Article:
Throughout the scientific literature, there are several examples of authors and editors interpreting nonsignificant results ( p > 0.05 ) as being evidence for the null hypothesis. This contrasts with the characteristics of frequentist hypothesis testing, where the test hypothesis (such as a null hypothesis) can only be rejected, but never accepted.
“By increasing the size of the experiment, we can render it more sensitive, meaning by this that it will allow of the detection of a lower degree of sensory discrimination… Since in every case the experiment is capable of disproving, but never of proving this hypothesis, we may say that the value of the experiment is increased whenever it permits the null hypothesis to be more readily disproved.” - Fisher, The Design of Experiments
Failure to reject the null hypothesis becomes proof for the null rather than a true suspension of judgement and can be seen with several examples such as the following:
Such misinterpretations also have a trickle down effect where they affect people who do not understand what concepts like statistical significance are. This includes policy makers, influential bloggers, and others. Take this example from a highly popular blog, Science-Based Medicine, interpreting the results of an observational study on EMFs and brain tumor risk. SBM writes,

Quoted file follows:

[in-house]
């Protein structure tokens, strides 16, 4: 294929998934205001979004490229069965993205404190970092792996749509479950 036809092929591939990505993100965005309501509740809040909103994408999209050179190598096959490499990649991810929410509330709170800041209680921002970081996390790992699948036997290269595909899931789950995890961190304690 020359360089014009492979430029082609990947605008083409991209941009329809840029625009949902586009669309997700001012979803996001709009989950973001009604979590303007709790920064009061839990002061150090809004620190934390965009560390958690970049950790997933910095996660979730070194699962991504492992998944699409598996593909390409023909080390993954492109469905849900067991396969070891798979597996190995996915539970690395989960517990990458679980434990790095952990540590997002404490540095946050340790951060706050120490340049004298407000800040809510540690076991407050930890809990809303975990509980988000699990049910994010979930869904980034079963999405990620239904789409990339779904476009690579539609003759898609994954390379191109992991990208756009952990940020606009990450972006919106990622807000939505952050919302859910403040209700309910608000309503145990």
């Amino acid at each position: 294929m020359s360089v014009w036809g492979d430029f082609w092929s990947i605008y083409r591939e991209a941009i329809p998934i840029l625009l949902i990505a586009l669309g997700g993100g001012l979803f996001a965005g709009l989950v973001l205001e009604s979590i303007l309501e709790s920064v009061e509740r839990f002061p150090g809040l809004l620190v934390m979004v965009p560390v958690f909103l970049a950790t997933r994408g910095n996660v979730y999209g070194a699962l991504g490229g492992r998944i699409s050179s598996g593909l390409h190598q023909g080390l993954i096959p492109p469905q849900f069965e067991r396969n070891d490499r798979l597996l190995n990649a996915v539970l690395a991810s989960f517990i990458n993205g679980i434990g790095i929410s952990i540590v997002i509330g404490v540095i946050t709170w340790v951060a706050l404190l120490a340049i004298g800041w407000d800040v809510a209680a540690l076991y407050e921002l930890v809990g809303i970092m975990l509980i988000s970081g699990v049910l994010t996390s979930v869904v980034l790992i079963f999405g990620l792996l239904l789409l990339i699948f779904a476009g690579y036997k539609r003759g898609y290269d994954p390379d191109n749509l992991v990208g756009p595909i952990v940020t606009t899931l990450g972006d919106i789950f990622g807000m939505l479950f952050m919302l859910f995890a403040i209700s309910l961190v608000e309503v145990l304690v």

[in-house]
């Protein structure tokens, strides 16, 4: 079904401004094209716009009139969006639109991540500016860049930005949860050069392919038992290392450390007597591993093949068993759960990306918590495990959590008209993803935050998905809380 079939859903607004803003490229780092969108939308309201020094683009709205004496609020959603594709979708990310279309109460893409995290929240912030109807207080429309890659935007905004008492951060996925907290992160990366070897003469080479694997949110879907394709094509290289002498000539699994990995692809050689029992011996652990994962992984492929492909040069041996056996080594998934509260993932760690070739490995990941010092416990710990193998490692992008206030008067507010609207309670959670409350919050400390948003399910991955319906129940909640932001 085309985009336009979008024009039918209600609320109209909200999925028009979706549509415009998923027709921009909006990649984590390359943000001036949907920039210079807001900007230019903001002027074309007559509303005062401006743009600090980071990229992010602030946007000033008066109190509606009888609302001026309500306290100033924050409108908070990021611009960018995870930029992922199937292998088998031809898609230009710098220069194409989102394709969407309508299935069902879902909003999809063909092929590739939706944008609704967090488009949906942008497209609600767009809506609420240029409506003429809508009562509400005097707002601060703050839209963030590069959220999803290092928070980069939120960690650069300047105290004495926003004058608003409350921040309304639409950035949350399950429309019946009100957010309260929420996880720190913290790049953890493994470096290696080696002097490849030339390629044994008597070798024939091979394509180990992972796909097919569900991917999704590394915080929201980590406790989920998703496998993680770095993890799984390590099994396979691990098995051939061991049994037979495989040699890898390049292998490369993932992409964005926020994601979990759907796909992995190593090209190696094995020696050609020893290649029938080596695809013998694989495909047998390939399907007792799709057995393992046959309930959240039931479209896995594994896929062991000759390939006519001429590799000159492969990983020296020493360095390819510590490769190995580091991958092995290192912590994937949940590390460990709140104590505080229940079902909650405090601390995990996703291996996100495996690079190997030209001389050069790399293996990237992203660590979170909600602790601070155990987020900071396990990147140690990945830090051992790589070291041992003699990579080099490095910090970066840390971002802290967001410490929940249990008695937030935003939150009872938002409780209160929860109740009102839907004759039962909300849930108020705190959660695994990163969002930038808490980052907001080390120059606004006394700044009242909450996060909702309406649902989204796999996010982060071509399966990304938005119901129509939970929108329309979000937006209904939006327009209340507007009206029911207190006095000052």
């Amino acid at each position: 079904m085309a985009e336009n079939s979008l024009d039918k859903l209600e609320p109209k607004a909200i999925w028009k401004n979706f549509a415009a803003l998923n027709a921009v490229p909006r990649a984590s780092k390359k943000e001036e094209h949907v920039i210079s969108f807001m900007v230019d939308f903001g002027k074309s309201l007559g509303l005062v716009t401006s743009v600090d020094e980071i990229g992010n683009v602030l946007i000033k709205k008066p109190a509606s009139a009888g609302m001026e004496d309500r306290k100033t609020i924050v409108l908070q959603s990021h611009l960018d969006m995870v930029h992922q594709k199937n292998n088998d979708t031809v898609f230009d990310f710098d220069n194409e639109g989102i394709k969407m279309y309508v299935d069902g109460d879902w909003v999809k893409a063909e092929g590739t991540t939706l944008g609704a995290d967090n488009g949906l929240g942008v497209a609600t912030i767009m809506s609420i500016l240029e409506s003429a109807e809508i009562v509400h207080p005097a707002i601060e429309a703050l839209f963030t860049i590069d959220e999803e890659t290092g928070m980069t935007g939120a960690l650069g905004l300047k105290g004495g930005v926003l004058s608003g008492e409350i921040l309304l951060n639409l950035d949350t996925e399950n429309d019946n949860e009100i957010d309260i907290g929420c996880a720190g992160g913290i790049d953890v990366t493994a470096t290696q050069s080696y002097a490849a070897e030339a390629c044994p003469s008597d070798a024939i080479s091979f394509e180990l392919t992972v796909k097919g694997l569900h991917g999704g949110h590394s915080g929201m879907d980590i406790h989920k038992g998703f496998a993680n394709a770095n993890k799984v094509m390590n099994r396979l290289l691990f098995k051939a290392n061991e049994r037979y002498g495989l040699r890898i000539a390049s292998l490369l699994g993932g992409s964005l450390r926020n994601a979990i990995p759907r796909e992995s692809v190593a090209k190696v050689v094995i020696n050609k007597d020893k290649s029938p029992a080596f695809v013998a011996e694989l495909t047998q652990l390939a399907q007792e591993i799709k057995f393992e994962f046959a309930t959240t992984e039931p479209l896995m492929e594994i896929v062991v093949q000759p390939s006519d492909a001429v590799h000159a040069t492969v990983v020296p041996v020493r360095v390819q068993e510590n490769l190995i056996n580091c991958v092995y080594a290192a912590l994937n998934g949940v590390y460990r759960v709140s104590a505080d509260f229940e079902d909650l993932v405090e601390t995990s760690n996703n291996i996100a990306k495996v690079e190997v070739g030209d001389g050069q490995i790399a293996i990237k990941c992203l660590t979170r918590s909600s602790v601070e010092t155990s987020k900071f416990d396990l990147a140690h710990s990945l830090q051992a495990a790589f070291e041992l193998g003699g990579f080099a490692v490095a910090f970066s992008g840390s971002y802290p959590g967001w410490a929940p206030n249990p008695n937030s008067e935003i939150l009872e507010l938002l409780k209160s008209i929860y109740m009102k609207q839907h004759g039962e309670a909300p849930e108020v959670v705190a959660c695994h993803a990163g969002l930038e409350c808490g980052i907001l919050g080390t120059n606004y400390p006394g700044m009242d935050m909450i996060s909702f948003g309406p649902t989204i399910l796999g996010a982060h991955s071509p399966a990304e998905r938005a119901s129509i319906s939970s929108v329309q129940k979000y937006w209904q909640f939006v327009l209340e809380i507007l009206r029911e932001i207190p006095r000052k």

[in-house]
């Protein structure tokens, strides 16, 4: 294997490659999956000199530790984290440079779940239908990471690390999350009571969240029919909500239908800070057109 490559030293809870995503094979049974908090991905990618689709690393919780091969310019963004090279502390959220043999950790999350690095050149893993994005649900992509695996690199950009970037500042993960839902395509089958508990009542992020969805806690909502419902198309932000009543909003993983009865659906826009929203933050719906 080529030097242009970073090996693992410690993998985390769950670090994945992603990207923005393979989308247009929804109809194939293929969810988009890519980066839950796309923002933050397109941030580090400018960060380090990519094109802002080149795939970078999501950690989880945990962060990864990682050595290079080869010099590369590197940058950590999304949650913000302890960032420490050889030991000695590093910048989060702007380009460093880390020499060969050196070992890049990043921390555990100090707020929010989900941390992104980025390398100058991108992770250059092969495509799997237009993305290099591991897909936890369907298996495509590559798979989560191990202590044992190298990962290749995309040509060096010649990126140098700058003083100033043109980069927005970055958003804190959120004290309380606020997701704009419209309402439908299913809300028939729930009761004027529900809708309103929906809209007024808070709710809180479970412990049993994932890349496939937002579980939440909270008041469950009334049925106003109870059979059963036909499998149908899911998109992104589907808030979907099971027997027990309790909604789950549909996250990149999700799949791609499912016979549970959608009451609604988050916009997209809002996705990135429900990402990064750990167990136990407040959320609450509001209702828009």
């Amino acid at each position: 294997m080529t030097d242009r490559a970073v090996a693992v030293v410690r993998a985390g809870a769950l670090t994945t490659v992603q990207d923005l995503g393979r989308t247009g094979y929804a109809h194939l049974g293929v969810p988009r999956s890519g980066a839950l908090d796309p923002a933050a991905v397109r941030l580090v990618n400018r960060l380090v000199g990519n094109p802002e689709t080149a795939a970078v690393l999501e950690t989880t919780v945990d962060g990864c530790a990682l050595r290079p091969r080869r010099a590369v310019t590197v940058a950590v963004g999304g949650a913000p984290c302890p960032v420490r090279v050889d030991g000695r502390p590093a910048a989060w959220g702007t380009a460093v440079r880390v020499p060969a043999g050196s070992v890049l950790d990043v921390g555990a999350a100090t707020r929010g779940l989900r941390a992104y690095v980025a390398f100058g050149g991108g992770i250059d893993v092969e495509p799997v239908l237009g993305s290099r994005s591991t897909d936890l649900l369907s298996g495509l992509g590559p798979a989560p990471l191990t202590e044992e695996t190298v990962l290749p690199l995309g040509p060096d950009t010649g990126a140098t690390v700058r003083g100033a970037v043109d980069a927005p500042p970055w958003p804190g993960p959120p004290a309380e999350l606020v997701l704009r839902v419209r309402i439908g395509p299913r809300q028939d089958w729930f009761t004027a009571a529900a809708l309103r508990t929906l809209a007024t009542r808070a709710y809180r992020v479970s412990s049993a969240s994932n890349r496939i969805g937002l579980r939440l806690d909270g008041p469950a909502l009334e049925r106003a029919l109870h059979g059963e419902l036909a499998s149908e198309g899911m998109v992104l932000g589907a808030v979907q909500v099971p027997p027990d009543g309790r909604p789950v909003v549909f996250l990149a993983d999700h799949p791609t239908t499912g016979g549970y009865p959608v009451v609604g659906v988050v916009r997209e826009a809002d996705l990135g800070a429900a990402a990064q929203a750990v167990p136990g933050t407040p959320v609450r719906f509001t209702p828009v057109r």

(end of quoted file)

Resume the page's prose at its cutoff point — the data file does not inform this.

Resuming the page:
"Overall, around 10% of study participants were exposed to RF while only 1% were exposed to IF-EMF. There was no clear evidence for a positive association between RF or IF-EMF and the brain tumors studied, with most results showing either no association or odds ratios (ORs) below 1.0. The largest adjusted ORs were obtained for cumulative exposure to RF magnetic fields (as A/m-years) in the highest exposed category (≥90th percentile) for the most recent exposure time window (1–4 years before the diagnosis or reference date) for both glioma, OR = 1.62 (95% confidence interval (CI): 0.86, 3.01) and meningioma (OR = 1.52, 95% CI: 0.65, 3.55).
Essentially, this is a negative study. The possible correlation between the highest and most recent exposure with brain tumors was not statistically significant. The authors conclude that this possible association deserves further research, which is what authors always say, but this needs to be put into context.
When looking for so many possible correlations, there is going to be a lot of statistical noise. In this study, some of the groups had risks less than one, which if taken literally means that the EMF had a protective effect. No one would conclude this, however. This is just the random noise in the data. Even statistical significance does not necessarily mean an effect is real, but it is a minimum threshold for the data being interesting. In these kinds of studies, and generally, a non-statistical trend should just be treated as negative."
While we lack any serious data, one could argue for the potential of such misinterpretations having catastrophic effects on health policy and public education.
Hoping that a discussion of this topic here can foster recommendations on how to address such problems in the literature, how to word corrections, and how to induce systematic changes for these widespread misinterpretations.
Initial Edits: Just some grammatical errors and formatting.